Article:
Nearly six million Australians already have their own My Health Record, ahead of a three-month opt-out period from mid-July.
The man overseeing the agency in charge of the new personal electronic health record is confident Australians know they can opt-out.
Nearly six million already have their own My Health Record.
But Australian Digital Health Agency chief Tim Kelsey insists patients can still cancel theirs even when a three-month opt-out period, from July 16 to October 15, wraps up.
And despite suggestions to the contrary there will be a paid advertising campaign to get the message out about saying 'no' to the record.
A Senate committee on Tuesday was told in order for accounts to be padded out with details of your clinical past you need to activate it yourself or it will be done the first time you see a doctor or other clinician.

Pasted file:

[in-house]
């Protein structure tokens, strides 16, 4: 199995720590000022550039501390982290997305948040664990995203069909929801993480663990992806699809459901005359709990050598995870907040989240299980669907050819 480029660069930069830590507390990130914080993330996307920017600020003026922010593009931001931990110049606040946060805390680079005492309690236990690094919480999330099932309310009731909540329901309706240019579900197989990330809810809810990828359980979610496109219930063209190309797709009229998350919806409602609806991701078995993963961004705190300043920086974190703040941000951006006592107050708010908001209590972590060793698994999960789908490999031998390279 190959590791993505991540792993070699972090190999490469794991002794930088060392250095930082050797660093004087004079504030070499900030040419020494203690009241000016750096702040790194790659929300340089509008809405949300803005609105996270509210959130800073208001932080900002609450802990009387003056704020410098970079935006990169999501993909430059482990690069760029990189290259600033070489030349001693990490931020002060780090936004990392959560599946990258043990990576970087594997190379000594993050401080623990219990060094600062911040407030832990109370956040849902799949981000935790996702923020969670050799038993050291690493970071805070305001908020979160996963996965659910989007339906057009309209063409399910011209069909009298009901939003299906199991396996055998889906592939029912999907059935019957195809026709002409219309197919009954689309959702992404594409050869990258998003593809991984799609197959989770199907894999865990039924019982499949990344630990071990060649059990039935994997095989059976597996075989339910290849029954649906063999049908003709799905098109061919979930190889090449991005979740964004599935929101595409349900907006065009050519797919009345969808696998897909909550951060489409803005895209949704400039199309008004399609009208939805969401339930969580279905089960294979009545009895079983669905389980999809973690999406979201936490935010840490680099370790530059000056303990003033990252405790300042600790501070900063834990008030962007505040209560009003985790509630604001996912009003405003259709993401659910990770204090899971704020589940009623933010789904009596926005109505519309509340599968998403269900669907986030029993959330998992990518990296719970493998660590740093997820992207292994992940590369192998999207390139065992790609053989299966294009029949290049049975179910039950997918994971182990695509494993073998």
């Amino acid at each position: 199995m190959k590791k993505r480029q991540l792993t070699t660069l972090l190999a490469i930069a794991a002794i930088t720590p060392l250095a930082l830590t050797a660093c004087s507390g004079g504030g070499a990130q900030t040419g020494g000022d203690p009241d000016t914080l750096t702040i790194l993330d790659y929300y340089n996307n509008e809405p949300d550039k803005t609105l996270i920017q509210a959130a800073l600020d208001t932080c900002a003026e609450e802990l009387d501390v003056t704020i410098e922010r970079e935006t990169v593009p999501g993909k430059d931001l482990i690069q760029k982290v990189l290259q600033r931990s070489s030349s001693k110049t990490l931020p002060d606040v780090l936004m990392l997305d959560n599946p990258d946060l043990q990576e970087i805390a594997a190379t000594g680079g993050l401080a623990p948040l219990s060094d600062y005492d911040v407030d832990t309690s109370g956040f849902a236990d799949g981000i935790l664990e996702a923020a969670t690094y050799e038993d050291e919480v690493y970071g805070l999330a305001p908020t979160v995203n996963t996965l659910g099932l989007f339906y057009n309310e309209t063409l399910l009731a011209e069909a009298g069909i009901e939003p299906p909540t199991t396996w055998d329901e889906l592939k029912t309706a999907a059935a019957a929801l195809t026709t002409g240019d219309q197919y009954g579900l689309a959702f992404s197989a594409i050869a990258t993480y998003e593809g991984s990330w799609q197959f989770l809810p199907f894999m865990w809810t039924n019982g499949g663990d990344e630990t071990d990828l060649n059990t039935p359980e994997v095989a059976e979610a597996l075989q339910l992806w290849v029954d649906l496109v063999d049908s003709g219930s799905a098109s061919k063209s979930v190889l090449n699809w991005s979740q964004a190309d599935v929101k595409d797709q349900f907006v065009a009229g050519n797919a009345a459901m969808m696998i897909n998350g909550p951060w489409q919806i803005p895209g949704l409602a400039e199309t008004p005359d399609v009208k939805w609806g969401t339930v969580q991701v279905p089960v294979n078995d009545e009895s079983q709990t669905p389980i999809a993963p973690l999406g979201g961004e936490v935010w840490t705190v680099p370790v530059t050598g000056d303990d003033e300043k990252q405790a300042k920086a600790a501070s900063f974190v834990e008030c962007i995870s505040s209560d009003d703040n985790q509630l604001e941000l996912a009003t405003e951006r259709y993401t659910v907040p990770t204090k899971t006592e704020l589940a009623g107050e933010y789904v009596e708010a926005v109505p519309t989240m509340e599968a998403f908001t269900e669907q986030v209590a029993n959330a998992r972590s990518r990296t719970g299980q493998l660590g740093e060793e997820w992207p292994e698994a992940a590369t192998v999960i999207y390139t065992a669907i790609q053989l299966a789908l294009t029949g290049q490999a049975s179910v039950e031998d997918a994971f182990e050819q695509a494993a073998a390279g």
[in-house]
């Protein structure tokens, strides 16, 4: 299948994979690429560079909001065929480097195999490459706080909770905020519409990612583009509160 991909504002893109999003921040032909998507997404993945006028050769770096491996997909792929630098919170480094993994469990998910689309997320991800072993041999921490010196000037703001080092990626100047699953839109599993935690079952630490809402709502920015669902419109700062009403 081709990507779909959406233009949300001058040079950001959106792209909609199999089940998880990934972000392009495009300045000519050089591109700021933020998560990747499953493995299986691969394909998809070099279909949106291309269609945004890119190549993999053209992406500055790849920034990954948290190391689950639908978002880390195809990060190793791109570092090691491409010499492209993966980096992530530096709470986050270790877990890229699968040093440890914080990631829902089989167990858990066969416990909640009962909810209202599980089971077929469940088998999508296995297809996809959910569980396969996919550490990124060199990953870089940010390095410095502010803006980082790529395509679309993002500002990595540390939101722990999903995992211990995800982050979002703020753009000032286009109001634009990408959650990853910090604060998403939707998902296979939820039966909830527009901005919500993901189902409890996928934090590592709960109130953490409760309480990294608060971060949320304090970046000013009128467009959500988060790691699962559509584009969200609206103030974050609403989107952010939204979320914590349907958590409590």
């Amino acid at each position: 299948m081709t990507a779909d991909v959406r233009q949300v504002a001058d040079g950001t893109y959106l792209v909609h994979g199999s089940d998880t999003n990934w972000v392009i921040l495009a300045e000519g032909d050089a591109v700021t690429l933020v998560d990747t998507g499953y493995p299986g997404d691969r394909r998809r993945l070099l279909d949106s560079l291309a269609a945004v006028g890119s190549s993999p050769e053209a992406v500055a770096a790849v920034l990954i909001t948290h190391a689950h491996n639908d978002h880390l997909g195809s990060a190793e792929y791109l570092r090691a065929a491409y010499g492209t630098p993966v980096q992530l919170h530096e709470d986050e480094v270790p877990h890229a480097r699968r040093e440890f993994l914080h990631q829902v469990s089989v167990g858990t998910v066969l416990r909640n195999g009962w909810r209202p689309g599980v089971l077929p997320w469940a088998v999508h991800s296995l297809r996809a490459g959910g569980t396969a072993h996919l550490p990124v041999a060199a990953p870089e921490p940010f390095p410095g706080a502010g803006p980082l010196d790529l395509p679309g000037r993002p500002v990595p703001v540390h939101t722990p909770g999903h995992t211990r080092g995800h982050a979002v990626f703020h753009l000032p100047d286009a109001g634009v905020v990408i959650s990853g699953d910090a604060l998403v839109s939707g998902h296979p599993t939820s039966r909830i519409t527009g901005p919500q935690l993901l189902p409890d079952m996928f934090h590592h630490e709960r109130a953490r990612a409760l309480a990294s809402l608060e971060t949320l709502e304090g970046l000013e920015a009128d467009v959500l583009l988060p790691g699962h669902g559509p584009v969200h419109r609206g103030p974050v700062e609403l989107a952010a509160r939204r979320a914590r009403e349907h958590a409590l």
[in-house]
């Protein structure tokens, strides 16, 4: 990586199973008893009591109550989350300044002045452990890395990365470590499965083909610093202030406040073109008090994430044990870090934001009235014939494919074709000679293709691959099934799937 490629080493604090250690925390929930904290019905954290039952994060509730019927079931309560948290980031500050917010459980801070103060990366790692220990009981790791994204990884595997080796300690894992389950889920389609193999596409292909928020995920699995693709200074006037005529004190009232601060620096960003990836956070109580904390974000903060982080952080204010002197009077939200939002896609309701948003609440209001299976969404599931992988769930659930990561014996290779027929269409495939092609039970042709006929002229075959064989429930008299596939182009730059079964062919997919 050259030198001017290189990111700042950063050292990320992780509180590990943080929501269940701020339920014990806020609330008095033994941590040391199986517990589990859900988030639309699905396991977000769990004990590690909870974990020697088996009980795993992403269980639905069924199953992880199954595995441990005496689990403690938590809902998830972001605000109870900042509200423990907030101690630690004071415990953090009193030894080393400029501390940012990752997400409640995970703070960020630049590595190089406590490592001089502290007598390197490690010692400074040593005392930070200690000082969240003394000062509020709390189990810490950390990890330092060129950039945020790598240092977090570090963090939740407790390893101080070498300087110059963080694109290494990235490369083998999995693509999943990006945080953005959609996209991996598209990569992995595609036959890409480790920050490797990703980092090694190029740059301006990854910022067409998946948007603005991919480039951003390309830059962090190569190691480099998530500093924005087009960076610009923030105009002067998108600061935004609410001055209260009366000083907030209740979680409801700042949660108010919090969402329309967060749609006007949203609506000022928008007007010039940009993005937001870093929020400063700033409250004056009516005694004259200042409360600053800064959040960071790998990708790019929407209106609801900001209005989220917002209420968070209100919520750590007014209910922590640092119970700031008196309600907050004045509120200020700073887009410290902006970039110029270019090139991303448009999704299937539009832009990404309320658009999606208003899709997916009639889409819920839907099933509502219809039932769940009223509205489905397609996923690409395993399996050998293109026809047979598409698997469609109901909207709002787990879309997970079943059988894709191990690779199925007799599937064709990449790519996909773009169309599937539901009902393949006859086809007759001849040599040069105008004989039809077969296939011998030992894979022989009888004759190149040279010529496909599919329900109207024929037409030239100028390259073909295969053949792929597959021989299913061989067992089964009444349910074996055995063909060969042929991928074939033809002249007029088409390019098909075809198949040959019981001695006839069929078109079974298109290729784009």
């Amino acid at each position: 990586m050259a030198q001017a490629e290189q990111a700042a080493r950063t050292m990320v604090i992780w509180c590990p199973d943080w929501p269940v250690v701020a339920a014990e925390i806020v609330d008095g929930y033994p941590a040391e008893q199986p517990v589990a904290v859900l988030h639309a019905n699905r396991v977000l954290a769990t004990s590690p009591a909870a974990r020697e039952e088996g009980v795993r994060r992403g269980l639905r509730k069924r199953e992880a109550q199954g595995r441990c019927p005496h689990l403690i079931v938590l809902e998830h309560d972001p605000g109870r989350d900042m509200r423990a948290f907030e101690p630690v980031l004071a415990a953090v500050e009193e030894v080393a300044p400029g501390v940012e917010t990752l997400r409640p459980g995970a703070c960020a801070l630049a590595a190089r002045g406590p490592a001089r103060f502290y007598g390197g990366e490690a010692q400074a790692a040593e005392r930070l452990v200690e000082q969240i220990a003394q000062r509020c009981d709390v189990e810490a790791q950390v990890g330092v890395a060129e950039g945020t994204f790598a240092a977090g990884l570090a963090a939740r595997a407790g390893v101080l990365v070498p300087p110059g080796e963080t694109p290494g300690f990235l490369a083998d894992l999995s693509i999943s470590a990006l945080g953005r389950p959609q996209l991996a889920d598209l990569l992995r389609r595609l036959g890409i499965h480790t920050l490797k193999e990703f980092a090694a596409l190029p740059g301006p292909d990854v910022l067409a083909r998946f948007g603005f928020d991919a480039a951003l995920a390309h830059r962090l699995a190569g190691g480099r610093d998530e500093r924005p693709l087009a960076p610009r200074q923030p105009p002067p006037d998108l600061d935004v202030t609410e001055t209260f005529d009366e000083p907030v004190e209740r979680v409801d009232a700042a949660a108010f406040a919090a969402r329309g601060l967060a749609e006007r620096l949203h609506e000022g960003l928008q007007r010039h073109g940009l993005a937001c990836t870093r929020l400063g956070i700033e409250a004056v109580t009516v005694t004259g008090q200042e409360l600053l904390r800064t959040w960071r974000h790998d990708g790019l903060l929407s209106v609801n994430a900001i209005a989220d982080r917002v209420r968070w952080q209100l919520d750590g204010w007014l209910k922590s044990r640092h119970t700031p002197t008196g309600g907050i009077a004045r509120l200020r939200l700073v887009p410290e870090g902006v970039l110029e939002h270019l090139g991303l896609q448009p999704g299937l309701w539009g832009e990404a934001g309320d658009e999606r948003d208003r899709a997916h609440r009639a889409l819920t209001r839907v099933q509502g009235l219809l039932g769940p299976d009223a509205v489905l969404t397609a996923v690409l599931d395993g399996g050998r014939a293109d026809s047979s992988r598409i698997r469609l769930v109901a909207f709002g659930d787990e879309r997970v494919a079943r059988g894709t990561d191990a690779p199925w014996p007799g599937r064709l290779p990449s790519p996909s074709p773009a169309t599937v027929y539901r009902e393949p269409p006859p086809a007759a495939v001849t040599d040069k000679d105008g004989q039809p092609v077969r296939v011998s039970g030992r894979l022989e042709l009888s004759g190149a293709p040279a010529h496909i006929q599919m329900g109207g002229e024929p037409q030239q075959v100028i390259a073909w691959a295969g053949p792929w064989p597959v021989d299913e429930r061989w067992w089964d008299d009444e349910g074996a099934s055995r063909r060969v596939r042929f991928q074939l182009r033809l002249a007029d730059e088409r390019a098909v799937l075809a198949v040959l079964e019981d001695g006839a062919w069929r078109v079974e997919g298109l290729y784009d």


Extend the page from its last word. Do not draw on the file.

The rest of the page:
Mr Kelsey said once your account is activated two year's worth of data will start to be uploaded.
"Now at any point the recipient of the record or the health consumer can switch off that feed," he told senators in Canberra, confirming the information will be retrospectively wiped.
Mr Kelsey said there will be paid TV ads, especially in indigenous communities, and local radio and newspaper advertising about the record.
There will also be information in GP practices, Australia Post outlets and chemists.
"I'm confident that we've done everything we can to ensure every Australian has the opportunity to learn about the My Health Record and their rights to opt-out," Mr Kelsey said.
It's expected the education campaign will cost more than $27 million.
Department officials also confirmed third parties will be able to access data for medical research purposes, but that won't include insurance companies.
Drug companies could have access if they are seeking to research a life-saving new medicine.
The Australian Institute of Health and Welfare will be the custodian of the information.
But Mr Kelsey insisted patients can decide what data they want made available.